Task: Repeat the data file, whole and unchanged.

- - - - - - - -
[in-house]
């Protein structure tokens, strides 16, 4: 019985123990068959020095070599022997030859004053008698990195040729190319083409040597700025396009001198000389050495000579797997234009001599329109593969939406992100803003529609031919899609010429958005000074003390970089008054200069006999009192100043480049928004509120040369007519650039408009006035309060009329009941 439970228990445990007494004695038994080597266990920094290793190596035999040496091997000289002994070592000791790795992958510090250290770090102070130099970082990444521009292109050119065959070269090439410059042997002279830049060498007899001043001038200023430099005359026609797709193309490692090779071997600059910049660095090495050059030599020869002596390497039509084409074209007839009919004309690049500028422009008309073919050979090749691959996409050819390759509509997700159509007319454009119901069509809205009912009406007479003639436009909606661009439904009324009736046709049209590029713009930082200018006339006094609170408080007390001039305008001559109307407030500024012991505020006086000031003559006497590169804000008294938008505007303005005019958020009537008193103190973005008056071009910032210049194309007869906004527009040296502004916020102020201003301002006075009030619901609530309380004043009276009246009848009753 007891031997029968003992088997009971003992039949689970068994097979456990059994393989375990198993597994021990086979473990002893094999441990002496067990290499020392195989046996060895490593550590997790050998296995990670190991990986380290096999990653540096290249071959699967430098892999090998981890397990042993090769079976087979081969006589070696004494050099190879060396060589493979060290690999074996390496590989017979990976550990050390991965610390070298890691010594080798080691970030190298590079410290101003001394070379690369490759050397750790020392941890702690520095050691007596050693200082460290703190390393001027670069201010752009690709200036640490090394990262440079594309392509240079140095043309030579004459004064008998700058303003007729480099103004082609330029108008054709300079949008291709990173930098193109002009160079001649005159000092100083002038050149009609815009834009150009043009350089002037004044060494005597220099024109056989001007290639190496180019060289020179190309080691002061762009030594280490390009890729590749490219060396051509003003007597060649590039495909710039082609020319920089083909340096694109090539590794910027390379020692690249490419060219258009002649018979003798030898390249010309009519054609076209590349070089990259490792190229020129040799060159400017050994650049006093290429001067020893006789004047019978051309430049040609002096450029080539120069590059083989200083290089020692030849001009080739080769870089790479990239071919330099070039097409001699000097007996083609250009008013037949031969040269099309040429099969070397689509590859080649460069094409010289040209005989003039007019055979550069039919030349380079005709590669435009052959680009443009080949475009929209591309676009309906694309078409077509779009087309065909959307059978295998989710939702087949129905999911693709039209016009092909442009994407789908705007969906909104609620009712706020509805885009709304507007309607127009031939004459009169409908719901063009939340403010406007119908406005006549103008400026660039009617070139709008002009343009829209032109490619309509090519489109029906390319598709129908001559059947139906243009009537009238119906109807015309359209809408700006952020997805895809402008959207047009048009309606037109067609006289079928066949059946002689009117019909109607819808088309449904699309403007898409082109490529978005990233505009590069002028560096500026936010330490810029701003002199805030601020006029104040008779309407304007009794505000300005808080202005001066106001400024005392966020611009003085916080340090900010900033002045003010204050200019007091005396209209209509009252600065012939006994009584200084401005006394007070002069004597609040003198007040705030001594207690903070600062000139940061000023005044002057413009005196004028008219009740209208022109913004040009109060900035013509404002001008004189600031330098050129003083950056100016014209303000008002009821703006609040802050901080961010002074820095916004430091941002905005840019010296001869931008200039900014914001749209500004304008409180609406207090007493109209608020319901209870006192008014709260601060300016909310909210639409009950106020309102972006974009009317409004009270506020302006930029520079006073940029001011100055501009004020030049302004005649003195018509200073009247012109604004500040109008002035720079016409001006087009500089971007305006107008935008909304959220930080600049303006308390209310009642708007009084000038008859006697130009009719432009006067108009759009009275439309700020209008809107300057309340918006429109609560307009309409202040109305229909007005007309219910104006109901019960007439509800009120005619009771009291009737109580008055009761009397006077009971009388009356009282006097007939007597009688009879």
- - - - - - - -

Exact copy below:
[in-house]
């Protein structure tokens, strides 16, 4: 019985123990068959020095070599022997030859004053008698990195040729190319083409040597700025396009001198000389050495000579797997234009001599329109593969939406992100803003529609031919899609010429958005000074003390970089008054200069006999009192100043480049928004509120040369007519650039408009006035309060009329009941 439970228990445990007494004695038994080597266990920094290793190596035999040496091997000289002994070592000791790795992958510090250290770090102070130099970082990444521009292109050119065959070269090439410059042997002279830049060498007899001043001038200023430099005359026609797709193309490692090779071997600059910049660095090495050059030599020869002596390497039509084409074209007839009919004309690049500028422009008309073919050979090749691959996409050819390759509509997700159509007319454009119901069509809205009912009406007479003639436009909606661009439904009324009736046709049209590029713009930082200018006339006094609170408080007390001039305008001559109307407030500024012991505020006086000031003559006497590169804000008294938008505007303005005019958020009537008193103190973005008056071009910032210049194309007869906004527009040296502004916020102020201003301002006075009030619901609530309380004043009276009246009848009753 007891031997029968003992088997009971003992039949689970068994097979456990059994393989375990198993597994021990086979473990002893094999441990002496067990290499020392195989046996060895490593550590997790050998296995990670190991990986380290096999990653540096290249071959699967430098892999090998981890397990042993090769079976087979081969006589070696004494050099190879060396060589493979060290690999074996390496590989017979990976550990050390991965610390070298890691010594080798080691970030190298590079410290101003001394070379690369490759050397750790020392941890702690520095050691007596050693200082460290703190390393001027670069201010752009690709200036640490090394990262440079594309392509240079140095043309030579004459004064008998700058303003007729480099103004082609330029108008054709300079949008291709990173930098193109002009160079001649005159000092100083002038050149009609815009834009150009043009350089002037004044060494005597220099024109056989001007290639190496180019060289020179190309080691002061762009030594280490390009890729590749490219060396051509003003007597060649590039495909710039082609020319920089083909340096694109090539590794910027390379020692690249490419060219258009002649018979003798030898390249010309009519054609076209590349070089990259490792190229020129040799060159400017050994650049006093290429001067020893006789004047019978051309430049040609002096450029080539120069590059083989200083290089020692030849001009080739080769870089790479990239071919330099070039097409001699000097007996083609250009008013037949031969040269099309040429099969070397689509590859080649460069094409010289040209005989003039007019055979550069039919030349380079005709590669435009052959680009443009080949475009929209591309676009309906694309078409077509779009087309065909959307059978295998989710939702087949129905999911693709039209016009092909442009994407789908705007969906909104609620009712706020509805885009709304507007309607127009031939004459009169409908719901063009939340403010406007119908406005006549103008400026660039009617070139709008002009343009829209032109490619309509090519489109029906390319598709129908001559059947139906243009009537009238119906109807015309359209809408700006952020997805895809402008959207047009048009309606037109067609006289079928066949059946002689009117019909109607819808088309449904699309403007898409082109490529978005990233505009590069002028560096500026936010330490810029701003002199805030601020006029104040008779309407304007009794505000300005808080202005001066106001400024005392966020611009003085916080340090900010900033002045003010204050200019007091005396209209209509009252600065012939006994009584200084401005006394007070002069004597609040003198007040705030001594207690903070600062000139940061000023005044002057413009005196004028008219009740209208022109913004040009109060900035013509404002001008004189600031330098050129003083950056100016014209303000008002009821703006609040802050901080961010002074820095916004430091941002905005840019010296001869931008200039900014914001749209500004304008409180609406207090007493109209608020319901209870006192008014709260601060300016909310909210639409009950106020309102972006974009009317409004009270506020302006930029520079006073940029001011100055501009004020030049302004005649003195018509200073009247012109604004500040109008002035720079016409001006087009500089971007305006107008935008909304959220930080600049303006308390209310009642708007009084000038008859006697130009009719432009006067108009759009009275439309700020209008809107300057309340918006429109609560307009309409202040109305229909007005007309219910104006109901019960007439509800009120005619009771009291009737109580008055009761009397006077009971009388009356009282006097007939007597009688009879």